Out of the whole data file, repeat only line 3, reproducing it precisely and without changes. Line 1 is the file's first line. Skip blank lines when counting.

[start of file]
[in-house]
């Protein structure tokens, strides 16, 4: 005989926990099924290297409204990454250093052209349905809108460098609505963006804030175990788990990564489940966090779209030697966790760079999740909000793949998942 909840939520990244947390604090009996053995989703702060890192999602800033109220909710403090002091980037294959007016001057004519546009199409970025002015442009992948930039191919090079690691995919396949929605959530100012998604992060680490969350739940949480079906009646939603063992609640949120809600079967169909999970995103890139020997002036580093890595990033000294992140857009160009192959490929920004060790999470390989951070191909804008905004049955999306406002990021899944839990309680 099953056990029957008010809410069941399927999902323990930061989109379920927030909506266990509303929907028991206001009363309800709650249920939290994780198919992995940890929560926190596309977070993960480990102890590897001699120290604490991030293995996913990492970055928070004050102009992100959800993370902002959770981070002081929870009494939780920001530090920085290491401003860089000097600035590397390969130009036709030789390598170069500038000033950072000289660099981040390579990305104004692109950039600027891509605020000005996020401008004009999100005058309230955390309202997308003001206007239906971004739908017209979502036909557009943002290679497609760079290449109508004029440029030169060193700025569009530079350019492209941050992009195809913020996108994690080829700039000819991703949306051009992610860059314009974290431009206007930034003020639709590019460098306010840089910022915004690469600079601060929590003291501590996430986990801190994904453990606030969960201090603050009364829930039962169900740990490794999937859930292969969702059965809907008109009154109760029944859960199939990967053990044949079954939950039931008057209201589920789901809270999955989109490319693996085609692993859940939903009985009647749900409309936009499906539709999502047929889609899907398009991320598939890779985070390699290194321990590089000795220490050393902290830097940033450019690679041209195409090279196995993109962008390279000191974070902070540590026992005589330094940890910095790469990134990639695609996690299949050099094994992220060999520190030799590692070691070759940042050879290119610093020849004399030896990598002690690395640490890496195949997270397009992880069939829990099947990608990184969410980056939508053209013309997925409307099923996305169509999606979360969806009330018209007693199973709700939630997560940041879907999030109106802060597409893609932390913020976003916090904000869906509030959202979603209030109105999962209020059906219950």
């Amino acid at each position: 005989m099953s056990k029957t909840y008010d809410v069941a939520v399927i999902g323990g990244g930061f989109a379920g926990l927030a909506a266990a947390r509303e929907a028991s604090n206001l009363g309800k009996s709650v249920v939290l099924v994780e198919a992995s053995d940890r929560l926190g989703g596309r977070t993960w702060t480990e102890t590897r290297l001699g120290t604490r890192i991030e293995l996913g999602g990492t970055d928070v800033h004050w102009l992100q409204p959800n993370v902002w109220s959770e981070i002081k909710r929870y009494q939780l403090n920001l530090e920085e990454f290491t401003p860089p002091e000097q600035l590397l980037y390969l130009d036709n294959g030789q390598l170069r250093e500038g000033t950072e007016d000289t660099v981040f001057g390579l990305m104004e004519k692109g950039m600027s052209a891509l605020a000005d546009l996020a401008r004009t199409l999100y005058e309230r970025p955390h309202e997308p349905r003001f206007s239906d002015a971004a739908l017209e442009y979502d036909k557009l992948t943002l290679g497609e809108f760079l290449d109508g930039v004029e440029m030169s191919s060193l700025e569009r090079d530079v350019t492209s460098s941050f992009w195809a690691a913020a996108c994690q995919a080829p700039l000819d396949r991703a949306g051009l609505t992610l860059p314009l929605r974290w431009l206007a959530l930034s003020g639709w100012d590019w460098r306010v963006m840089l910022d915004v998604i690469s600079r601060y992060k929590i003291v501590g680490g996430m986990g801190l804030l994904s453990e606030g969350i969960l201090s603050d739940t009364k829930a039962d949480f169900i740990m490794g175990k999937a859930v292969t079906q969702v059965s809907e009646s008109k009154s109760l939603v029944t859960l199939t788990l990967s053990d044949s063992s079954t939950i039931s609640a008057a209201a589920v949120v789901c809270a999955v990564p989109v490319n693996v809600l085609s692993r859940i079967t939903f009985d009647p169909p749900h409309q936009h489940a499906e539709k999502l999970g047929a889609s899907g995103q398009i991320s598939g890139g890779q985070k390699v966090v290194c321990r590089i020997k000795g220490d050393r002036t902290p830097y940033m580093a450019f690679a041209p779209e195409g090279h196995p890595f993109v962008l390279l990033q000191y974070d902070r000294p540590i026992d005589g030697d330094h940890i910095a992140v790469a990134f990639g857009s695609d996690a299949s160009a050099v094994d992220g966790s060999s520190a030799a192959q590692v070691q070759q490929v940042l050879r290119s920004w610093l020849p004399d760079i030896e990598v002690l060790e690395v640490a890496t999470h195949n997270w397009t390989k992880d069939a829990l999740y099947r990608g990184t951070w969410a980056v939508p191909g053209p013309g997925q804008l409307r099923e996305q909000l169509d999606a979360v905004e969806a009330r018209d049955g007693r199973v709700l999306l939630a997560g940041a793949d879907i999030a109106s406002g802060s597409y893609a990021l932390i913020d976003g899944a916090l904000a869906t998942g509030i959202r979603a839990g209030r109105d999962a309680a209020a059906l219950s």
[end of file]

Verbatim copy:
């Amino acid at each position: 005989m099953s056990k029957t909840y008010d809410v069941a939520v399927i999902g323990g990244g930061f989109a379920g926990l927030a909506a266990a947390r509303e929907a028991s604090n206001l009363g309800k009996s709650v249920v939290l099924v994780e198919a992995s053995d940890r929560l926190g989703g596309r977070t993960w702060t480990e102890t590897r290297l001699g120290t604490r890192i991030e293995l996913g999602g990492t970055d928070v800033h004050w102009l992100q409204p959800n993370v902002w109220s959770e981070i002081k909710r929870y009494q939780l403090n920001l530090e920085e990454f290491t401003p860089p002091e000097q600035l590397l980037y390969l130009d036709n294959g030789q390598l170069r250093e500038g000033t950072e007016d000289t660099v981040f001057g390579l990305m104004e004519k692109g950039m600027s052209a891509l605020a000005d546009l996020a401008r004009t199409l999100y005058e309230r970025p955390h309202e997308p349905r003001f206007s239906d002015a971004a739908l017209e442009y979502d036909k557009l992948t943002l290679g497609e809108f760079l290449d109508g930039v004029e440029m030169s191919s060193l700025e569009r090079d530079v350019t492209s460098s941050f992009w195809a690691a913020a996108c994690q995919a080829p700039l000819d396949r991703a949306g051009l609505t992610l860059p314009l929605r974290w431009l206007a959530l930034s003020g639709w100012d590019w460098r306010v963006m840089l910022d915004v998604i690469s600079r601060y992060k929590i003291v501590g680490g996430m986990g801190l804030l994904s453990e606030g969350i969960l201090s603050d739940t009364k829930a039962d949480f169900i740990m490794g175990k999937a859930v292969t079906q969702v059965s809907e009646s008109k009154s109760l939603v029944t859960l199939t788990l990967s053990d044949s063992s079954t939950i039931s609640a008057a209201a589920v949120v789901c809270a999955v990564p989109v490319n693996v809600l085609s692993r859940i079967t939903f009985d009647p169909p749900h409309q936009h489940a499906e539709k999502l999970g047929a889609s899907g995103q398009i991320s598939g890139g890779q985070k390699v966090v290194c321990r590089i020997k000795g220490d050393r002036t902290p830097y940033m580093a450019f690679a041209p779209e195409g090279h196995p890595f993109v962008l390279l990033q000191y974070d902070r000294p540590i026992d005589g030697d330094h940890i910095a992140v790469a990134f990639g857009s695609d996690a299949s160009a050099v094994d992220g966790s060999s520190a030799a192959q590692v070691q070759q490929v940042l050879r290119s920004w610093l020849p004399d760079i030896e990598v002690l060790e690395v640490a890496t999470h195949n997270w397009t390989k992880d069939a829990l999740y099947r990608g990184t951070w969410a980056v939508p191909g053209p013309g997925q804008l409307r099923e996305q909000l169509d999606a979360v905004e969806a009330r018209d049955g007693r199973v709700l999306l939630a997560g940041a793949d879907i999030a109106s406002g802060s597409y893609a990021l932390i913020d976003g899944a916090l904000a869906t998942g509030i959202r979603a839990g209030r109105d999962a309680a209020a059906l219950s």